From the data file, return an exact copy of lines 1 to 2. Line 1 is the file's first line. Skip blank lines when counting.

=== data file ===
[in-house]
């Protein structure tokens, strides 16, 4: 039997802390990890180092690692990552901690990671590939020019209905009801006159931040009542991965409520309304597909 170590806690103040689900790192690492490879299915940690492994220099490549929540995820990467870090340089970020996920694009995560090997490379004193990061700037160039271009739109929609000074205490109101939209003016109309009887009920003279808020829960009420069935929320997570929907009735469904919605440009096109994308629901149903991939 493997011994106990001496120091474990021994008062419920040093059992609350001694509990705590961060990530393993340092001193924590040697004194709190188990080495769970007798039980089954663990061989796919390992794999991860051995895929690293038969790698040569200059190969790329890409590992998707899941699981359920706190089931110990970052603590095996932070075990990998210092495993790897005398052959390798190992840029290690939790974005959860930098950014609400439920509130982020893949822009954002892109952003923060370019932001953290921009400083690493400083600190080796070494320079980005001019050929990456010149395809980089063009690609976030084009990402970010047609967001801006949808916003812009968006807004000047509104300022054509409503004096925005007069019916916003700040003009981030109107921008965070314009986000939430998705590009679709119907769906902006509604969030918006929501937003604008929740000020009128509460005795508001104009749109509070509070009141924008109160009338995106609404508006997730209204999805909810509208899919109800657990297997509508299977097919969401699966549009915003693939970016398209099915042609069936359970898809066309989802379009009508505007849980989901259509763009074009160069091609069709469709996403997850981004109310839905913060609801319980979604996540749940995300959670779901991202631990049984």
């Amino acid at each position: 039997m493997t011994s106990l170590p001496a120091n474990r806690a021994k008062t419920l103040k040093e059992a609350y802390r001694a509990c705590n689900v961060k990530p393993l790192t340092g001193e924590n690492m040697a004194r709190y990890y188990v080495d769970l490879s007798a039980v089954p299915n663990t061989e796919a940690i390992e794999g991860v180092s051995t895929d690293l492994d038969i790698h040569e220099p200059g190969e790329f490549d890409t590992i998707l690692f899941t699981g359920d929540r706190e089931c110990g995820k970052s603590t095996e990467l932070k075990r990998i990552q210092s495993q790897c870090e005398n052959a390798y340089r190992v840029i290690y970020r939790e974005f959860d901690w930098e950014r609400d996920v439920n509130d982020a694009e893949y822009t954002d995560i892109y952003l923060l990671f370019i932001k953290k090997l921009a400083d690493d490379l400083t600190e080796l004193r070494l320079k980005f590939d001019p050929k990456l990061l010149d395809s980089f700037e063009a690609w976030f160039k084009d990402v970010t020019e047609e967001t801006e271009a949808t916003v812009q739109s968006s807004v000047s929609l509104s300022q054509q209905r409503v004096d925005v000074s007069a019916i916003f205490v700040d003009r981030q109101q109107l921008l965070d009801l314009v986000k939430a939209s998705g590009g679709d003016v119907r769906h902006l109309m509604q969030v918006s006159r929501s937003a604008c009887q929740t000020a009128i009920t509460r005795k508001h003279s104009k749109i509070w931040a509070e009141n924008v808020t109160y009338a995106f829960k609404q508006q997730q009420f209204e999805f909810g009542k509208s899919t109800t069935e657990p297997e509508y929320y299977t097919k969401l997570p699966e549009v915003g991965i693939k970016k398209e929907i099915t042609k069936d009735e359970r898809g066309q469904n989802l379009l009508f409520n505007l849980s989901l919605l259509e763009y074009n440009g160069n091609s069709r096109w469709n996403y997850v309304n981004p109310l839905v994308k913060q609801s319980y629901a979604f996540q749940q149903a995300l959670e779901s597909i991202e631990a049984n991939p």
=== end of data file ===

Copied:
[in-house]
């Protein structure tokens, strides 16, 4: 039997802390990890180092690692990552901690990671590939020019209905009801006159931040009542991965409520309304597909 170590806690103040689900790192690492490879299915940690492994220099490549929540995820990467870090340089970020996920694009995560090997490379004193990061700037160039271009739109929609000074205490109101939209003016109309009887009920003279808020829960009420069935929320997570929907009735469904919605440009096109994308629901149903991939 493997011994106990001496120091474990021994008062419920040093059992609350001694509990705590961060990530393993340092001193924590040697004194709190188990080495769970007798039980089954663990061989796919390992794999991860051995895929690293038969790698040569200059190969790329890409590992998707899941699981359920706190089931110990970052603590095996932070075990990998210092495993790897005398052959390798190992840029290690939790974005959860930098950014609400439920509130982020893949822009954002892109952003923060370019932001953290921009400083690493400083600190080796070494320079980005001019050929990456010149395809980089063009690609976030084009990402970010047609967001801006949808916003812009968006807004000047509104300022054509409503004096925005007069019916916003700040003009981030109107921008965070314009986000939430998705590009679709119907769906902006509604969030918006929501937003604008929740000020009128509460005795508001104009749109509070509070009141924008109160009338995106609404508006997730209204999805909810509208899919109800657990297997509508299977097919969401699966549009915003693939970016398209099915042609069936359970898809066309989802379009009508505007849980989901259509763009074009160069091609069709469709996403997850981004109310839905913060609801319980979604996540749940995300959670779901991202631990049984």